I've never used a Scanner before, but I would imagine you don't want to create multiple tied to System.in. Create one, and pass it to your method. – Greg Kopff May 4 '12 at 5:08
@Greg I've now added a little more to the question, although it's quite a hard error for me to explain. I get no errors or such, just it doesn't do what I need it to which is go back to the previous menu after booking a seat. Scanner doesn't have to be in each method, but there is still a fair amount of streamlining to be done on this. – ZackUnity May 4 '12 at 5:26
up vote 4 down vote accepted

There's no switch...while so I assume your problem is as soon you do choose 3, you end up in while(true); which is an infinite loop.

correct pseudo-code:

do {
   // read System.in

   // handle menu options with your switch
} while(...)

By the way, design is bad IMHO, you should try to think about your model (in your case I would see something like Room, Seat, Scheduler, Menu) and make those object interact with each others :

public class Room {
    private Seat[][] seats;
    public String toString() {
        // like showSeatPlan() using toString() of Seat

public class Seat {
    private int row, column;
    private boolean isBooked;
    public void book() { /* ... */ }
    public void cancel() { /* ... */ }
    public String toString() { /* "X" or " " */ }

public final class Scheduler {
   // "main class" with a "main" method

public class Menu {
    private Room room;
    public String toString() {
        // print out menu
    public void bookSeat() { /* ... */ }
    public void cancelSeat() { /* ... */ }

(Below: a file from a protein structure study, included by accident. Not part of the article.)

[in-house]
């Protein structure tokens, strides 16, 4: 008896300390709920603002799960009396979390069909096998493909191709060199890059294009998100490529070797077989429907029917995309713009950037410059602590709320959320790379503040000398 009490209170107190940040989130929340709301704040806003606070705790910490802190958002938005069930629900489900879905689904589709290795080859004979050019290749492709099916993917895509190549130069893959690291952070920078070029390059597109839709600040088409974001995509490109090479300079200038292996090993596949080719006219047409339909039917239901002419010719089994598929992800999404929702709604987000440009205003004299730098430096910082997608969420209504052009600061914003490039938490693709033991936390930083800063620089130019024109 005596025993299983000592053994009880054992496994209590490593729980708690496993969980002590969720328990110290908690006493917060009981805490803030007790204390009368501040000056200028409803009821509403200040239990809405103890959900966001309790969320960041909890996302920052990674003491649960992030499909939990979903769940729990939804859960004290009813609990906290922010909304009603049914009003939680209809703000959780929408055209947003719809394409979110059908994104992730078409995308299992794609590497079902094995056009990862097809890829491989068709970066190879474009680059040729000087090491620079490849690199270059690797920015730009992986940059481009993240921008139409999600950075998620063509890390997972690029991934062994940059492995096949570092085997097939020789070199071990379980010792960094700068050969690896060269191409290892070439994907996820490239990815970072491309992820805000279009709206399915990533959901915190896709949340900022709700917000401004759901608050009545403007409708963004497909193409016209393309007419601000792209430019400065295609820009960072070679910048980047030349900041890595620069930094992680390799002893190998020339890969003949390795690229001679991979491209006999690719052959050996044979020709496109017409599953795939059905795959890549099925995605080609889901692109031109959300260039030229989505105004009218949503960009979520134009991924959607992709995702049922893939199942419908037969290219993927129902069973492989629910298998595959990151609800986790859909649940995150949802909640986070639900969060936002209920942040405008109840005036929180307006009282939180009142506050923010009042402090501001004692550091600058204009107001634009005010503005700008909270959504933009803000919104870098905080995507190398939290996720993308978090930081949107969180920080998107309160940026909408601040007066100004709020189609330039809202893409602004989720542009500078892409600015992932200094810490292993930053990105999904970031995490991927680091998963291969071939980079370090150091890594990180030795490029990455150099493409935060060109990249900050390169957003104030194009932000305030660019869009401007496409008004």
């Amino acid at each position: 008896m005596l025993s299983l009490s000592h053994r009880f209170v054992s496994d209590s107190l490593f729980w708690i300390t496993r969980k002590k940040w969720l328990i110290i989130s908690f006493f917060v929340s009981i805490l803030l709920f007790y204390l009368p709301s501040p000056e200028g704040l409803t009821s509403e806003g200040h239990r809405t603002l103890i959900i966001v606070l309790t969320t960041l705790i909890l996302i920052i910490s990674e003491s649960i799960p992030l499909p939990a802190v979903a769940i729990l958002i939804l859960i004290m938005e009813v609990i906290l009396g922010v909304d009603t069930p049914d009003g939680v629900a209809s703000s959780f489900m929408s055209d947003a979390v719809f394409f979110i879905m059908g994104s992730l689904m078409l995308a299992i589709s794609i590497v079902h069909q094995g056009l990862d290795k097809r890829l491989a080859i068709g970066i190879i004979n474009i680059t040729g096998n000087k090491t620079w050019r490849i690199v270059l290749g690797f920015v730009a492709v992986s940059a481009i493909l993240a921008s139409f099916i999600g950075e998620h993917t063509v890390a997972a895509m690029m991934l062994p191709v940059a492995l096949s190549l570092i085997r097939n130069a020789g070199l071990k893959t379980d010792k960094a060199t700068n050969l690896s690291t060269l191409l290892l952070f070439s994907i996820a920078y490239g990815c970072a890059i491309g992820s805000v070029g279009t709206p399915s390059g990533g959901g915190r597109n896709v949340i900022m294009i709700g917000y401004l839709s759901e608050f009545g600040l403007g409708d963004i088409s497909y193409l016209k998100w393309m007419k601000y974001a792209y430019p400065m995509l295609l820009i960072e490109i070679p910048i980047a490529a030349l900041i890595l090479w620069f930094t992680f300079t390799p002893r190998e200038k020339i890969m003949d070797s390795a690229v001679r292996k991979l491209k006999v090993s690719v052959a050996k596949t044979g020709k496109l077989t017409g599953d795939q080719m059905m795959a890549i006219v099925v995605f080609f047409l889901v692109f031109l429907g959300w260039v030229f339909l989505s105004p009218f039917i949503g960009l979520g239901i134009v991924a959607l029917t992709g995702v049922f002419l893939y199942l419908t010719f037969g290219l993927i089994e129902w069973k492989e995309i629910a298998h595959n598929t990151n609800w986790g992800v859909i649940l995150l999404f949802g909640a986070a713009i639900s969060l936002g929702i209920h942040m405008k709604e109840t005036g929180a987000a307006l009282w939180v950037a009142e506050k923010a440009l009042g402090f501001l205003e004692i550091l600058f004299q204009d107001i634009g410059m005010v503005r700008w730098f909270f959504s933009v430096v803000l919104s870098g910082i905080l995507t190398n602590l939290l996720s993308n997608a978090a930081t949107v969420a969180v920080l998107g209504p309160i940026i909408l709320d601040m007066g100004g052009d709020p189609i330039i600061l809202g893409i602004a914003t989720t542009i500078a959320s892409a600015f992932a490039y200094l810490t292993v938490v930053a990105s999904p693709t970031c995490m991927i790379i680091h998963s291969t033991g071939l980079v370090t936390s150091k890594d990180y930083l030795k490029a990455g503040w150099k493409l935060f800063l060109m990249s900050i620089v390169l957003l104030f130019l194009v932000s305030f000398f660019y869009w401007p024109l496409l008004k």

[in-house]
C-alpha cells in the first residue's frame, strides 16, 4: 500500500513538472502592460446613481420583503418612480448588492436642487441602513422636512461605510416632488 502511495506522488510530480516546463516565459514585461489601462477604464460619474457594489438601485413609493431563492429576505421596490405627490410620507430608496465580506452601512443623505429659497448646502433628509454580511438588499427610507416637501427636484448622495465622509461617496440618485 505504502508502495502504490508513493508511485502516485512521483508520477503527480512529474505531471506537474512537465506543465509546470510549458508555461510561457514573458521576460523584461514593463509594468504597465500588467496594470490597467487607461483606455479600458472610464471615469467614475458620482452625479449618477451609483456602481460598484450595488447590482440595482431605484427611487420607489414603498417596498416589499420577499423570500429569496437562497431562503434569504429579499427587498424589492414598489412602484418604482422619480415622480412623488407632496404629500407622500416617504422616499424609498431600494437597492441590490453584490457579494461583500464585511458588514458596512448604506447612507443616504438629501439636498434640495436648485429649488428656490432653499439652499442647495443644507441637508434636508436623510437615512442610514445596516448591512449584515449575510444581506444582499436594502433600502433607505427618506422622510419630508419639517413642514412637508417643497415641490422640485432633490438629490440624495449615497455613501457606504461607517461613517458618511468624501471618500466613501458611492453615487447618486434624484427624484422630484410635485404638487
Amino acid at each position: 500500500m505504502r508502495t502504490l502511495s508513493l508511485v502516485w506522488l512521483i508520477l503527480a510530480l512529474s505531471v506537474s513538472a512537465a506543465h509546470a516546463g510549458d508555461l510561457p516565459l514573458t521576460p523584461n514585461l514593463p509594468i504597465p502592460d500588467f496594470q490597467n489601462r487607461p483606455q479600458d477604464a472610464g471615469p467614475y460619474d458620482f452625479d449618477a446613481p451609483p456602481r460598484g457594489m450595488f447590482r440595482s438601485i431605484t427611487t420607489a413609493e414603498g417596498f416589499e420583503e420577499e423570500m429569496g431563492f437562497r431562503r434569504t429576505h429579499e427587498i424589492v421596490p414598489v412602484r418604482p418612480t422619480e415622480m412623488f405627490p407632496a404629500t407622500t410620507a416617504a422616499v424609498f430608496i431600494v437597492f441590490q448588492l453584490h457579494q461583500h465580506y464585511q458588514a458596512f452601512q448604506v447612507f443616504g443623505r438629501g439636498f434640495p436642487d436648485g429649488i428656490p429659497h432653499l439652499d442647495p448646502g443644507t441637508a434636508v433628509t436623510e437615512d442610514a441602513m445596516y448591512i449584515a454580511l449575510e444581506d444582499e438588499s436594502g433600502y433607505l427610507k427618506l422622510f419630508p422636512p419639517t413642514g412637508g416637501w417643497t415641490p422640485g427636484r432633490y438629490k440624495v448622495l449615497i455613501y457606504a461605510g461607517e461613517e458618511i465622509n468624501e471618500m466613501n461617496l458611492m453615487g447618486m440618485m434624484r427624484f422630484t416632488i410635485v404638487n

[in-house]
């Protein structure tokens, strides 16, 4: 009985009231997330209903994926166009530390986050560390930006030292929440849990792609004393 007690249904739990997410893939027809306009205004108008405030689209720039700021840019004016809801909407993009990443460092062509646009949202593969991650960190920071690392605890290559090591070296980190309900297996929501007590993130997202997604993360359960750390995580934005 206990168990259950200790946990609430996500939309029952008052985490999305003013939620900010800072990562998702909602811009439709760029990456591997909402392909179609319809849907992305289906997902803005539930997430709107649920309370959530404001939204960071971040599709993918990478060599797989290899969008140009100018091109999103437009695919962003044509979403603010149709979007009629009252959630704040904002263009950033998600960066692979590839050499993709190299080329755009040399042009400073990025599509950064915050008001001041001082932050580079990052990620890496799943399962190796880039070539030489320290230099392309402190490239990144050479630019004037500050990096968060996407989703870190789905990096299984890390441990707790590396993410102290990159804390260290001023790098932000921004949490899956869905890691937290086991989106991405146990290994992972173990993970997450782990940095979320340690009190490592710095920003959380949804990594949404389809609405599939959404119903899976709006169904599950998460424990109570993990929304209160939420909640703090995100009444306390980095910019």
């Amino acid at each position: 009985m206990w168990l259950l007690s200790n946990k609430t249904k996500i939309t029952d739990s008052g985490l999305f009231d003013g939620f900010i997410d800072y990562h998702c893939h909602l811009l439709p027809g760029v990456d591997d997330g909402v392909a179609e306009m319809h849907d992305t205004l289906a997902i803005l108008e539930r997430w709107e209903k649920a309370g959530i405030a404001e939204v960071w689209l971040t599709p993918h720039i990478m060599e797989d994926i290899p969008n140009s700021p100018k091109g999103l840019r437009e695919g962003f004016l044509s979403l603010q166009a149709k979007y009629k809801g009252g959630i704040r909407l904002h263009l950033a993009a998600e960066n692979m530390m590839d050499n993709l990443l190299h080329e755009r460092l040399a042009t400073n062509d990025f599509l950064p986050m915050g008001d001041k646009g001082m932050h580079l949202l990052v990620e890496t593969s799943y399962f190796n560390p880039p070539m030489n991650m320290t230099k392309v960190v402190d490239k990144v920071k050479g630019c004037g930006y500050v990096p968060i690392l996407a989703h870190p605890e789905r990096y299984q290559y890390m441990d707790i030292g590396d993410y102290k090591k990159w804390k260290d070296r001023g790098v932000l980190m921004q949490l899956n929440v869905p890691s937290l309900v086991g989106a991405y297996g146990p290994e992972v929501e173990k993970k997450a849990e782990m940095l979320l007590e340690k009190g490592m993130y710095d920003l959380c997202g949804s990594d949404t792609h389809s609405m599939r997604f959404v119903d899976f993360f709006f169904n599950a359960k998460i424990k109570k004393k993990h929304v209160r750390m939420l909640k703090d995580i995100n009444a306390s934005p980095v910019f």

(something like that)

For the test part, each class have a test class and each method have a test method, as an example, for Seat:

public class Seat {
    public void book() { 
        if (this.isBooled) {
           throw new CannotBookException("seats is taken!");
        this.isBooled = true;

public class SeatTest {
    @Test // when I book a seat, it's markedas booked.
    public void testBook() {
        final Seat seat = new Seat();

    @Test(expected = CannotBookException.class) // when I book an already booked seat, I get an exception.
    public void testBookAlreadBooked() {
        final Seat seat = new Seat();
        // book the seat

        // try to book again
share|improve this answer
Oh nicely spotted! - except you mean while(true); -- while(false) is a very short loop. EDIT: in fact, while (false); produces a compilation error because of unreachable code. – Greg Kopff May 4 '12 at 5:36
The exact same solution works in a different menu on the same program doing similar things, I totally get what you're saying though, it does this for both case 1 and case 2! – ZackUnity May 4 '12 at 5:45
@GregKopff thanks for catching the mistake, corrected – RC. May 4 '12 at 5:51
Thank you, very, very much for your help, I was missing a 'do { a the top of the method! Turns out 46 hours of no sleep, doesn't do me too good! – ZackUnity May 4 '12 at 6:08